As McGibney had predicted, I found the solicitor a "tough nut to crack." He received me with a certain brusqueness, but after I had given him my name, and stated my business, for some reason which has always been somewhat of a mystery to me, he became quite friendly and told me some anecdotes relating to railway cases in the courts at which he had assisted, his object being to explain to me that it was well known that "a railway man would swear anything," and that our man, McGibney, naturally, would swear everything he was put up to by the company. It was rather disconcerting to learn that our reputation for veracity, even under oath, was so low but at the close of the interview, the solicitor gave me a hearty grip of the hand and said, "Well I hope we won't meet in court." We did not meet in court. The company negotiated with the Council for a meter supply to the tank and station from the new town reservoir, and the law proceedings were suspended and finally dropped.
I mention the above incident as a type of the odd jobs which came my way during my service as head of the drawing office at Inchicore in those busy years.
Dunng Mr. Maunsell's few years of office, superheaters were first fitted on the locomotives, at :first experimentally, and finally as a permanent feature of design, The superheater, in my opmion, gave a fresh lease of life to the steam locomotive. After I had left Inchicore, I was informed that some new express engines were built without this appliance, with disastrous results from the point of view of coal consumption.
Before Mr. Maunsell resigned, he placed a number of iron-framed wagons on the line, for the first time. He also built several new goods engines and a fine express locomotive, Sir William Goulding, the only one on the railway, except the pay carriage engines Sprite and Fairy, and the shunters Sambo and Negro, which were distinguished by a name. Mr. Maunsell was a very pleasant chief to work under. His energy of character was infectious, and his fertility in new and progressive ideas kept the drawing office always working on full load. The activities of the works after his departure from Inchicore will be dealt with in my account of the war period, and of my last years with the railway company. (To be continued.)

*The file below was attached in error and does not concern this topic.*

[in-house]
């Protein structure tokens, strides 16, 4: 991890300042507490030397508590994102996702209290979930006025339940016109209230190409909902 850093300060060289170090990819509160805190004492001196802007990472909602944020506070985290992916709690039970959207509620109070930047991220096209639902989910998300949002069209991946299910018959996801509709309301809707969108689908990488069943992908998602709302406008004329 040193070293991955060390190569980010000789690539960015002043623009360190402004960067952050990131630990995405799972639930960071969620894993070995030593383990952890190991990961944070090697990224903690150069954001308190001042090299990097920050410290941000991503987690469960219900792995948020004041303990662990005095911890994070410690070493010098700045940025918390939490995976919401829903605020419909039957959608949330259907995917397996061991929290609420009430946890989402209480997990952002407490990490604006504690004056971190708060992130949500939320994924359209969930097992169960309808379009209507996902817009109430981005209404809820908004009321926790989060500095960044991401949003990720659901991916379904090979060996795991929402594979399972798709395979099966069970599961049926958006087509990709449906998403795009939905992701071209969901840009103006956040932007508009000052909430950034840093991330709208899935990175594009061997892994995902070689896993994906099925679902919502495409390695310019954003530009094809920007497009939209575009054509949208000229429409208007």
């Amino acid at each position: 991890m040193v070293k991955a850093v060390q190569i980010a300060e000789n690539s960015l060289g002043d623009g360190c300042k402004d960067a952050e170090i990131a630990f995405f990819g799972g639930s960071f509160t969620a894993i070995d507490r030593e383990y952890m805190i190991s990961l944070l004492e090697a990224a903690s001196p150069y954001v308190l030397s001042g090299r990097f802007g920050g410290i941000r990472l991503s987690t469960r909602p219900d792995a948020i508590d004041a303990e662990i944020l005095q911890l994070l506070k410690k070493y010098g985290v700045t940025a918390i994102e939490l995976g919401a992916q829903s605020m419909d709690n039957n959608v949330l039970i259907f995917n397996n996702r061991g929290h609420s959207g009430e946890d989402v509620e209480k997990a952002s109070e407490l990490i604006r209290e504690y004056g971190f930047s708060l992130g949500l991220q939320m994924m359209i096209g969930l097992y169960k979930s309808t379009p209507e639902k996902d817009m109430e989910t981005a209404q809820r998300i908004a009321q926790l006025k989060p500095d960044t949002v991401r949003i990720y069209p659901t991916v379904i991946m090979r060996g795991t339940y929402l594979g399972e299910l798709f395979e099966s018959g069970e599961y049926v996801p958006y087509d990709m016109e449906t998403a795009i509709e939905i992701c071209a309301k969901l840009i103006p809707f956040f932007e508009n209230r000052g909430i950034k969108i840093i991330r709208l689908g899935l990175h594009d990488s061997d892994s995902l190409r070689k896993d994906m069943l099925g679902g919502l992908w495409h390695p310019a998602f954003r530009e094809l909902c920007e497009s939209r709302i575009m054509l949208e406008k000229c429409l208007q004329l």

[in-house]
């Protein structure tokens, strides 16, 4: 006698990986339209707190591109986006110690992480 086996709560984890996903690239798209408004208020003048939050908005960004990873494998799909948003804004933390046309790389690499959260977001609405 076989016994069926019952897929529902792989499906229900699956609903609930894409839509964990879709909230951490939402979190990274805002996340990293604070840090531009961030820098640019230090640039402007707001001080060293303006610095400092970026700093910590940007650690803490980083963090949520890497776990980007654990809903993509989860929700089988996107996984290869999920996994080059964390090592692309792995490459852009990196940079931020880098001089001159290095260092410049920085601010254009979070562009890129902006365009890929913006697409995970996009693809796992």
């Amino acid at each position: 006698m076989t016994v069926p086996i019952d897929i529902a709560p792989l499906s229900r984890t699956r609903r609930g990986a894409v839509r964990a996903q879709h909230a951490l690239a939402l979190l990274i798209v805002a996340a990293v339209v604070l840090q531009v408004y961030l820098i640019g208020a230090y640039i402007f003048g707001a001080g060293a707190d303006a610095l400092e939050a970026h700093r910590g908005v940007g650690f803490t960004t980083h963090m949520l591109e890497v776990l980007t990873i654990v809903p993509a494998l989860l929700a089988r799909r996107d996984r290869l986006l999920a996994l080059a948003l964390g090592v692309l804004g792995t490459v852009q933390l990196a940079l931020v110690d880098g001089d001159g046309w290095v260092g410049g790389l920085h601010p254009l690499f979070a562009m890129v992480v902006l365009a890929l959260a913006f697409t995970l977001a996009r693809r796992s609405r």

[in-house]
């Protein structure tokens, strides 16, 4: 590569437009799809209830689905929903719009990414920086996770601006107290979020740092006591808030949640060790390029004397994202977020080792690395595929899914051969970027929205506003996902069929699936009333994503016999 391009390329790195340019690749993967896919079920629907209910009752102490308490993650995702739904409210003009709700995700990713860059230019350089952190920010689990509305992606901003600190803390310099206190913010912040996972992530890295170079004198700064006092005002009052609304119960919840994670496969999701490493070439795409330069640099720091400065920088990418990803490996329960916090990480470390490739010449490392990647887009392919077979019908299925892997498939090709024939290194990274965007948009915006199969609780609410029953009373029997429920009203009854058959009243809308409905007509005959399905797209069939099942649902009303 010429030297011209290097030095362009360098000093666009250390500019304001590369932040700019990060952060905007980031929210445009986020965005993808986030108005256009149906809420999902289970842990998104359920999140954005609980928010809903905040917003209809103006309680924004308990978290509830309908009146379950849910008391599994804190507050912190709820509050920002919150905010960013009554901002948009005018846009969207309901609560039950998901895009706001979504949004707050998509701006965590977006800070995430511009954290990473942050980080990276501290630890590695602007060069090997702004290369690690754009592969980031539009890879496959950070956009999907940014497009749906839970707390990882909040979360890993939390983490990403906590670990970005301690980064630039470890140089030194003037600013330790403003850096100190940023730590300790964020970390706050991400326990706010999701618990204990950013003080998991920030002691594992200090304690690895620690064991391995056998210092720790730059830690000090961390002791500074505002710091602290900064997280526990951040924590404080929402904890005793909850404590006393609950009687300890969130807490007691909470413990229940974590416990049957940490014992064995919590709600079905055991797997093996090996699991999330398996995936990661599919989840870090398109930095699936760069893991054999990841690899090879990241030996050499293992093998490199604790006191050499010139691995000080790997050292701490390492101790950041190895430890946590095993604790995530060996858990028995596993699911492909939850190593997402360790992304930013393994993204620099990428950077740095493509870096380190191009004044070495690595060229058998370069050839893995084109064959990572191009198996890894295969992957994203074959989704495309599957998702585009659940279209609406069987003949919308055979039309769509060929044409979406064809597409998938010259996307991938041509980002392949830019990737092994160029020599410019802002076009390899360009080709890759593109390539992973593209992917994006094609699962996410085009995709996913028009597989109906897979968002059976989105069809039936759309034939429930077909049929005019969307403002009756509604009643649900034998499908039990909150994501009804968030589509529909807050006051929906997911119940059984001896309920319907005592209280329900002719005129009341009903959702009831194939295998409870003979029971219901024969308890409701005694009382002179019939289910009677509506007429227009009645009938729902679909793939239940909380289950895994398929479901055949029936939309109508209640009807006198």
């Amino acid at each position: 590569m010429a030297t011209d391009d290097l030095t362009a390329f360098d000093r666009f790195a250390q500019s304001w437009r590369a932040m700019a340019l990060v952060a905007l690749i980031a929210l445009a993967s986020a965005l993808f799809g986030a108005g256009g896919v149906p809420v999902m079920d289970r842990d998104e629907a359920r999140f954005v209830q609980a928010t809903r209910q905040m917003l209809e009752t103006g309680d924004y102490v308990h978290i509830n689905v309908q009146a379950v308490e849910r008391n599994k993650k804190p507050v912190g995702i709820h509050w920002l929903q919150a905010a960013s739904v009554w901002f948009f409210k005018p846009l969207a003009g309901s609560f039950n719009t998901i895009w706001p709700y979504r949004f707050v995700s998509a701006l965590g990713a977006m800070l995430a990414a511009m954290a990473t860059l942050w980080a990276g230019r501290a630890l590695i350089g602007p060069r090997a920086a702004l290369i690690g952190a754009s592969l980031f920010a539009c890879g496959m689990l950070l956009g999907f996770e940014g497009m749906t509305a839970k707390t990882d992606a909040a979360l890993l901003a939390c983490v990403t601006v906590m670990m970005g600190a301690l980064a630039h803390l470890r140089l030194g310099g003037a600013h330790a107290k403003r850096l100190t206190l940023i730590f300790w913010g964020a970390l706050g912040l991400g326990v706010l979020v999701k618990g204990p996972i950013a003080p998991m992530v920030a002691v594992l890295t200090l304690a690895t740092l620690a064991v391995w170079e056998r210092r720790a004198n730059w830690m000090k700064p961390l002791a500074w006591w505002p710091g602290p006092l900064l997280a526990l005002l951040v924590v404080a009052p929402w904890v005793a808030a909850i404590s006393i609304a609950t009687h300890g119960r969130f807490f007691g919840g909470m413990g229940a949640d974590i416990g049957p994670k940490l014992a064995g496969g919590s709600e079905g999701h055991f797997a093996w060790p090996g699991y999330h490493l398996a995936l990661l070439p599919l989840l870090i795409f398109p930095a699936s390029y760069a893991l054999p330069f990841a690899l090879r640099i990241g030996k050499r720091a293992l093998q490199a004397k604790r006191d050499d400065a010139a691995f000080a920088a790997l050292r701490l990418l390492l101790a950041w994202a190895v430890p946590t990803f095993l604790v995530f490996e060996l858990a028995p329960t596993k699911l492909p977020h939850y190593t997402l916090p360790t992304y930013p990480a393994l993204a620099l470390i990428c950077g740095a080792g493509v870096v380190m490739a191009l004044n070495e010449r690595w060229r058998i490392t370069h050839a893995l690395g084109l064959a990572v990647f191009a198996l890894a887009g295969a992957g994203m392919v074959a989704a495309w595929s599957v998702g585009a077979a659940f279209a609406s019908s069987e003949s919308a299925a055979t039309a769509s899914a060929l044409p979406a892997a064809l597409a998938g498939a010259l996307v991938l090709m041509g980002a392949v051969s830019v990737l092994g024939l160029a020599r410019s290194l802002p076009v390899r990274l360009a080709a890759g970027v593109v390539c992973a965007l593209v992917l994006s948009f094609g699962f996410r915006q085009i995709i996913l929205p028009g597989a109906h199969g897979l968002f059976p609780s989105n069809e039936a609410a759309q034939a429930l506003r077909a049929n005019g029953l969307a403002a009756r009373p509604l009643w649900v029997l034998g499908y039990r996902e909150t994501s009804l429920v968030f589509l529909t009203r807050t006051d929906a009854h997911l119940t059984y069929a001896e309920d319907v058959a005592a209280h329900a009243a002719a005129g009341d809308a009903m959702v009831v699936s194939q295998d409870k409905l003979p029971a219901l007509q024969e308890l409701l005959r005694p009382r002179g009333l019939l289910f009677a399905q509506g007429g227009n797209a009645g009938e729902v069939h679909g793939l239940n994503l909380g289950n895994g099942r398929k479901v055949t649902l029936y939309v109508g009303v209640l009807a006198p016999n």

An old locomotive of the New York, New Haven & Hartford Railroad. 342. illus.
Photo shows a 4-4-0 engine of the style and type much used in the United States in the 1870s. The date of original construction cannot be given, but apparently it was rebuilt in 1876, as it had a plate of that date. The inclined cylinders suggest a much earlier building date and the extended smokebox and Westinghouse brake pump point to a rebuild. A feature of interest is the provision of a small lamp seen immediately behind the chimney. This when showing a red light conveyed the information to the station staff that another train was following in a similar manner to the tail-boards which used to be commonly used on the British railways and often inscribed Train following. We are indebted' to Mr. Albert Curran for the loan of the photograph reproduced.

London, Midland & Scottish Ry. (L. & N.W. Section). 343.
Further new engines of the improved 2-6-0 mixed traffic class had been turned out at Crewe; the highest number at present in service was No. 13251, while others up to No. 13259 will shortly be running. Latest 2-6-4 passenger tank engines delivered from the Derby works: Nos. 2398-2409. Of these, several were fitted with enlarged cabs of the Garratt type. The fifteen additional Claughtons to be built at Crewe this year will be numbered 6030 upwards. No: 6167; of the 4-6-0 Royal Scot class, had been named The Hertfordshire Regiment, which completes the naming of the Derby series,' Nos. 6150-6169. Engines rebuilt with standard Belpaire boilers included 4-6-0 Prince of Wales class No. 5812; 4-4-0 Precursor superheater No. 5294; 0-8-0 G1 class Nos. 9140 and 9210, and 0-6-0 18 in. goods class No. 8526. Two additional Princes had been withdrawn from ervice, Nos. 5652 Onyx and 5688 Tara, the latter of which was fitted with outside motion. The last of the 2-8-0 MM type engines, No. 9460, had also been withdrawn. No. 9069 has been converted from class G to class G1 and fitted with superheater. 0-6-2 coal side tank class No. 7816 had the motor rodding gear removed and was running as an engine of the ordinary type.